the existence of spirits separated from the encumbrance and incapacities of the body, is grounded on the consciousness of the divinity that speaks in our bosoms, and demonstrates to all men, except the few who are hardened to the celestial voice, that there is within us a portion of the divine substance, which is not subject to the law of death and dissolution, but which, when the body is no longer fit for its abode, shall seek its own place, as a sentinel dismissed from his post. Unaided by revelation, it cannot be hoped that mere earthly reason should be able to form any rational or precise conjecture concerning the destination of the soul when parted from the body ; but the conviction that such an indestructible essence exists, the belief expressed by the poet in a different sense, Non omnis moriar , must infer the existence of many millions of spirits who have not been annihilated, though they have become invisible to mortals who still see, hear, and perceive, only by means of the imperfect organs of humanity. Probability may lead some of the most reflecting to anticipate a state of future rewards and punishments; as those experienced in the education of the deaf and dumb find that their pupils, even while cut off from all instruction by ordinary means, have been able to farm, out of their own unassisted conjectures, some ideas of the existence of a Deity, and of the distinction between the soul and body — a circumstance which proves how naturally these truths arise in the human mind. The principle that they do so arise, being taught or communicated, leads to further conclusions. These spirits, in a state of separate existence, being admitted to exist, are not, it may be supposed, indifferent to the affairs of mortality, perhaps not incapable of influencing them. It is true that, in a more advanced state of society, the philosopher may challenge the possibility of a separate appearance of a disembodied spirit, unless in the case of a direct miracle, to which, being a suspension of the laws of nature, directly wrought by the Maker of these laws, for some express purpose, no bound or restraint can possibly be assigned. But under this necessary limitation and exception, philosophers might plausibly argue that, when the soul is divorced from the body, it loses all those qualities which made it, when clothed with a mortal shape, obvious to the organs of its fellowmen. The abstract idea of a spirit certainly implies that it has neither substance, form, shape, voice, or anything which can render its presence visible or sensible to human faculties. But these sceptic doubts of philosophers on the possibility of the appearance of such separated spirits, do not arise till a certain degree of information has dawned upon a country, and even then only reach a very small proportion of reflecting and betterinformed members of society. To the multitude, the indubitable fact, that so many millions of spirits exist around and even amongst us, seems sufficient to support the belief that they are, in certain instances at least, by some means or other, able to communicate with the world of humanity. The more numerous part of mankind cannot form in their mind the idea of the spirit of the deceased existing, without possessing or having the power to assume the appearance which their acquaintance bore during his life, and do not push their researches beyond this point. Enthusiastic feelings of an impressive and solemn nature occur both in private and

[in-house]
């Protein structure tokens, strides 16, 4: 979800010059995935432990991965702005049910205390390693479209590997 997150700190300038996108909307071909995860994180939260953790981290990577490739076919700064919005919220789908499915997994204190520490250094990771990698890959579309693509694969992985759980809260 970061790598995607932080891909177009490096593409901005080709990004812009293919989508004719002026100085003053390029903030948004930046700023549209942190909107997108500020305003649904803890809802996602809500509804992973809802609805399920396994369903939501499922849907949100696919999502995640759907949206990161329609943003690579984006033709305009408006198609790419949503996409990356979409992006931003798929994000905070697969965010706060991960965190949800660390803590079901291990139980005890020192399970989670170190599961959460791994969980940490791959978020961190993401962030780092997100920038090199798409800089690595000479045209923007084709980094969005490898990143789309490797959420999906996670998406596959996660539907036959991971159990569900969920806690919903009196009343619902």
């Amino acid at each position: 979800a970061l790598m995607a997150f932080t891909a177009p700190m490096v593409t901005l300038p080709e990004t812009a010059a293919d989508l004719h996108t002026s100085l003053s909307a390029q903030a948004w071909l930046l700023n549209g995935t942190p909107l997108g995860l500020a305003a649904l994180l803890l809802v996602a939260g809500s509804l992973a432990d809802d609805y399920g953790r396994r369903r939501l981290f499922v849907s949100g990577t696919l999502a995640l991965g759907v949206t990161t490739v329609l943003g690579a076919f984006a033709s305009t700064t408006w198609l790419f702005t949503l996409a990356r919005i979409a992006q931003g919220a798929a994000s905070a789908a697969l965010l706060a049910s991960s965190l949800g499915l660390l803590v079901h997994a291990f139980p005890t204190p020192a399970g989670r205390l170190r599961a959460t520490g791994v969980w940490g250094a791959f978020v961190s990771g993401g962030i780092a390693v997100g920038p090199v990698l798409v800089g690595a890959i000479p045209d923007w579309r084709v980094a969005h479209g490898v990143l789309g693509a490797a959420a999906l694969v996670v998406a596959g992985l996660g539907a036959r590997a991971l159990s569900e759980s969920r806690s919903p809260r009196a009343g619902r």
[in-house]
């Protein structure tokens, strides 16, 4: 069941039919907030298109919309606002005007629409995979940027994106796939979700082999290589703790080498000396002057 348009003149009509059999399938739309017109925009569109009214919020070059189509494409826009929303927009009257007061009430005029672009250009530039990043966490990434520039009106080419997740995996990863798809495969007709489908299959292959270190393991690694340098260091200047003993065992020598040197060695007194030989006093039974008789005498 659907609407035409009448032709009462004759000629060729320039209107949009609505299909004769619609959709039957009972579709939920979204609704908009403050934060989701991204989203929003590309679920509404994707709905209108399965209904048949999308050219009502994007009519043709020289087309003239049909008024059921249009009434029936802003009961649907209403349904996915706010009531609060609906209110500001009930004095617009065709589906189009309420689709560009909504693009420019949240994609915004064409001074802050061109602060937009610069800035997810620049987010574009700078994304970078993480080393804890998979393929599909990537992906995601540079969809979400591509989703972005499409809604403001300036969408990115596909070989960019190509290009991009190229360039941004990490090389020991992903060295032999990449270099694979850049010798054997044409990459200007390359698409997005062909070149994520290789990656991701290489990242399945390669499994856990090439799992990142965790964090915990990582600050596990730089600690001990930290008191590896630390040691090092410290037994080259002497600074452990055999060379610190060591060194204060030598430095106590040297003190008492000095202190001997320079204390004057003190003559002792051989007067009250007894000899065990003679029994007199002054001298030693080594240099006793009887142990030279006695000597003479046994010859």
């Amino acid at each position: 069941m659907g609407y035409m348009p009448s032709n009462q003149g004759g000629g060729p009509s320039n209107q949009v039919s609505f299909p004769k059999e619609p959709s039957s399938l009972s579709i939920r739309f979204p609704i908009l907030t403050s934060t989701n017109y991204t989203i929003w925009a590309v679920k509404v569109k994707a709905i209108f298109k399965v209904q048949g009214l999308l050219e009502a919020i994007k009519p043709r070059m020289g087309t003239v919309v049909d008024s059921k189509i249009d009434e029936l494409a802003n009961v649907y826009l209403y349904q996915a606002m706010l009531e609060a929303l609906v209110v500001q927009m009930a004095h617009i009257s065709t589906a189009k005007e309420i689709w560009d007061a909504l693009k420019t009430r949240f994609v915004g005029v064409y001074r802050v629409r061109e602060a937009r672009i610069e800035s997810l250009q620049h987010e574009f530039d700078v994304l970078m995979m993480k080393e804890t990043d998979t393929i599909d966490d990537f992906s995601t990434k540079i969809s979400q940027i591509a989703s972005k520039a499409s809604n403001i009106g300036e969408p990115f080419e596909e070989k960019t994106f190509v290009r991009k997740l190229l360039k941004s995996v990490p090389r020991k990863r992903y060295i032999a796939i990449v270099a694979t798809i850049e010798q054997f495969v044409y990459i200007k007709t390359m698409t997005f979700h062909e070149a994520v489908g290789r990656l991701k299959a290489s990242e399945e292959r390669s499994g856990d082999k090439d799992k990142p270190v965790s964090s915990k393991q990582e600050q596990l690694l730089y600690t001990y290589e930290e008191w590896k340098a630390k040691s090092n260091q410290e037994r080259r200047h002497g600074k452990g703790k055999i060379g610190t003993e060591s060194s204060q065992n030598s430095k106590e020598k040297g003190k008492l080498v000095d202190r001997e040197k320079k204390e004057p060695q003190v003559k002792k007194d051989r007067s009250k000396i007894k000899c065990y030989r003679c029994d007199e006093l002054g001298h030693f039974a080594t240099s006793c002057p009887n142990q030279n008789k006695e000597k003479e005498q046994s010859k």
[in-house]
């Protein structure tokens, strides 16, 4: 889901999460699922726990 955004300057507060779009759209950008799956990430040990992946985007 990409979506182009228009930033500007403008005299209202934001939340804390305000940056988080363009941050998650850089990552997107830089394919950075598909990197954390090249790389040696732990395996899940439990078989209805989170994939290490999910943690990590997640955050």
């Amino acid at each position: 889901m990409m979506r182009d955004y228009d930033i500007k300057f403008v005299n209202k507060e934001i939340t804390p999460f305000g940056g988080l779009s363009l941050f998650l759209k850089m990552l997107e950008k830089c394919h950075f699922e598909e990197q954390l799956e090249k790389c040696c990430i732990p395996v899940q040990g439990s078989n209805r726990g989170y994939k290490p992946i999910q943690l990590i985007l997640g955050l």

public life, which seem to add ocular testimony to an intercourse betwixt earth and the world beyond it. For example, the son who has been lately deprived of his father feels a sudden crisis approach, in which he is anxious to have recourse to his sagacious advice — or a bereaved husband earnestly desires again to behold the form of which the grave has deprived him for ever — or, to use a darker yet very common instance, the wretched man who has dipped his hand in his fellow-creature's blood, is haunted by the apprehension that the phantom of the slain stands by the bedside of his murderer. In all or any of these cases, who shall doubt that imagination, favoured by circumstances, has power to summon up to the organ of sight, spectres which only exist in the mind of those by whom their apparition seems to be witnessed? If we add, that such a vision may take place in the course of one of those lively dreams in which the patient, except in respect to the single subject of one strong impression, is, or seems, sensible of the real particulars of the scene around him, a state of slumber which often occurs; if be is so far conscious, for example, as to know that he is lying on his own bed, and surrounded by his own familiar furniture at the time when the supposed apparition is manifested, it becomes almost in vain to argue with the visionary against the reality of his dream, since the spectre, though itself purely fanciful, is inserted amidst so many circumstances which he feels must be true beyond the reach of doubt or question. That which is undeniably certain becomes, in a manner, a warrant for the reality of the appearance to which doubt would have been otherwise attached. And if any event, such as the death of the person dreamt of, chances to take place, so as to correspond with the nature and the time of the apparition, the coincidence, though one which must be frequent, since our dreams usually refer to the accomplishment of that which haunts our minds when awake, and often presage the most probable events, seems perfect, and the chain of circumstances touching the evidence may not unreasonably be considered as complete. Such a concatenation, we repeat, must frequently take place, when it is considered of what stuff dreams are made — how naturally they turn upon those who occupy our mind while awake, and, when a soldier is exposed to death in battle, when a sailor is incurring the dangers of the sea, when a beloved wife or relative is attacked by disease, how readily our sleeping imagination rushes to the very point of alarm, which when waking it had shuddered to anticipate. The number of instances in which such lively dreams have been quoted, and both asserted and received as spiritual communications, is very great at all periods; in ignorant times, where the natural cause of dreaming is misapprehended and confused with an idea of mysticism, it is much greater. Yet, perhaps, considering the many thousands of dreams which must, night after night, pass through the imagination of individuals, the number of coincidences between the vision and real event are fewer and less remarkable than a fair calculation of chances would warrant us to expect. But in countries where such presaging dreams are subjects of attention, the number of those which seemed to be coupled with the corresponding issue, is large enough to spread a very general belief of a positive communication betwixt the living and the dead.